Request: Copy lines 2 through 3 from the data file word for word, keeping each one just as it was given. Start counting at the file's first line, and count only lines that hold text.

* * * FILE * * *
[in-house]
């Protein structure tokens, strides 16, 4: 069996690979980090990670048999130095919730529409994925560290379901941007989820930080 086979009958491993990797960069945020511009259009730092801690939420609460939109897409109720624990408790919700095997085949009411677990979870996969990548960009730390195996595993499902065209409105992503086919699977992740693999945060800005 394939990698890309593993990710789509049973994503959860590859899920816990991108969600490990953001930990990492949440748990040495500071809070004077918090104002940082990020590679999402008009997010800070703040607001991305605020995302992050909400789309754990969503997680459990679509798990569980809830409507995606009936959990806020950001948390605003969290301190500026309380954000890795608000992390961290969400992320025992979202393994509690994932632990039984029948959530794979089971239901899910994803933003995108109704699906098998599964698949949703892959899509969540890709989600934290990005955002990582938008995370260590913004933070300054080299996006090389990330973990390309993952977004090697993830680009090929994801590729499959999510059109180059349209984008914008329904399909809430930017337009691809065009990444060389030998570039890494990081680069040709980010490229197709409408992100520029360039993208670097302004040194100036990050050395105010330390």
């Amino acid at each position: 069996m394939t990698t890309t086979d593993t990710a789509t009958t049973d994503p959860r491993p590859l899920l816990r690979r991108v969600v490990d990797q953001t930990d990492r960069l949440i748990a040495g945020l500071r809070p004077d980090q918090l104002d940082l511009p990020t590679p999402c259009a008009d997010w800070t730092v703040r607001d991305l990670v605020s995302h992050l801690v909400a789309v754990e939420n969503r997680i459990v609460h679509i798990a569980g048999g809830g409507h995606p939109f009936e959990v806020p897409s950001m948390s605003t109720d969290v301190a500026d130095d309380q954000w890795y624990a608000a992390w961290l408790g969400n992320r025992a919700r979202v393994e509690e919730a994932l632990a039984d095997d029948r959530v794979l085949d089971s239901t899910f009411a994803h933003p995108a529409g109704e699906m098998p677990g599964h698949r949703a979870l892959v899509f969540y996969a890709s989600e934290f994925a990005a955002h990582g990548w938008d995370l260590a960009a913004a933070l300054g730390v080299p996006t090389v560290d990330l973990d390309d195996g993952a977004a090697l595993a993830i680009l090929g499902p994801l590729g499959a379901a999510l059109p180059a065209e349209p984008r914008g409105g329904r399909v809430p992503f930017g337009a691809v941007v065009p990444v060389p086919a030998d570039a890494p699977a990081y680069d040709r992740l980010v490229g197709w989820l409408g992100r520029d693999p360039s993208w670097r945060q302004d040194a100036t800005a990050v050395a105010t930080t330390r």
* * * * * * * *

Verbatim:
């Protein structure tokens, strides 16, 4: 069996690979980090990670048999130095919730529409994925560290379901941007989820930080 086979009958491993990797960069945020511009259009730092801690939420609460939109897409109720624990408790919700095997085949009411677990979870996969990548960009730390195996595993499902065209409105992503086919699977992740693999945060800005 394939990698890309593993990710789509049973994503959860590859899920816990991108969600490990953001930990990492949440748990040495500071809070004077918090104002940082990020590679999402008009997010800070703040607001991305605020995302992050909400789309754990969503997680459990679509798990569980809830409507995606009936959990806020950001948390605003969290301190500026309380954000890795608000992390961290969400992320025992979202393994509690994932632990039984029948959530794979089971239901899910994803933003995108109704699906098998599964698949949703892959899509969540890709989600934290990005955002990582938008995370260590913004933070300054080299996006090389990330973990390309993952977004090697993830680009090929994801590729499959999510059109180059349209984008914008329904399909809430930017337009691809065009990444060389030998570039890494990081680069040709980010490229197709409408992100520029360039993208670097302004040194100036990050050395105010330390």
């Amino acid at each position: 069996m394939t990698t890309t086979d593993t990710a789509t009958t049973d994503p959860r491993p590859l899920l816990r690979r991108v969600v490990d990797q953001t930990d990492r960069l949440i748990a040495g945020l500071r809070p004077d980090q918090l104002d940082l511009p990020t590679p999402c259009a008009d997010w800070t730092v703040r607001d991305l990670v605020s995302h992050l801690v909400a789309v754990e939420n969503r997680i459990v609460h679509i798990a569980g048999g809830g409507h995606p939109f009936e959990v806020p897409s950001m948390s605003t109720d969290v301190a500026d130095d309380q954000w890795y624990a608000a992390w961290l408790g969400n992320r025992a919700r979202v393994e509690e919730a994932l632990a039984d095997d029948r959530v794979l085949d089971s239901t899910f009411a994803h933003p995108a529409g109704e699906m098998p677990g599964h698949r949703a979870l892959v899509f969540y996969a890709s989600e934290f994925a990005a955002h990582g990548w938008d995370l260590a960009a913004a933070l300054g730390v080299p996006t090389v560290d990330l973990d390309d195996g993952a977004a090697l595993a993830i680009l090929g499902p994801l590729g499959a379901a999510l059109p180059a065209e349209p984008r914008g409105g329904r399909v809430p992503f930017g337009a691809v941007v065009p990444v060389p086919a030998d570039a890494p699977a990081y680069d040709r992740l980010v490229g197709w989820l409408g992100r520029d693999p360039s993208w670097r945060q302004d040194a100036t800005a990050v050395a105010t930080t330390r």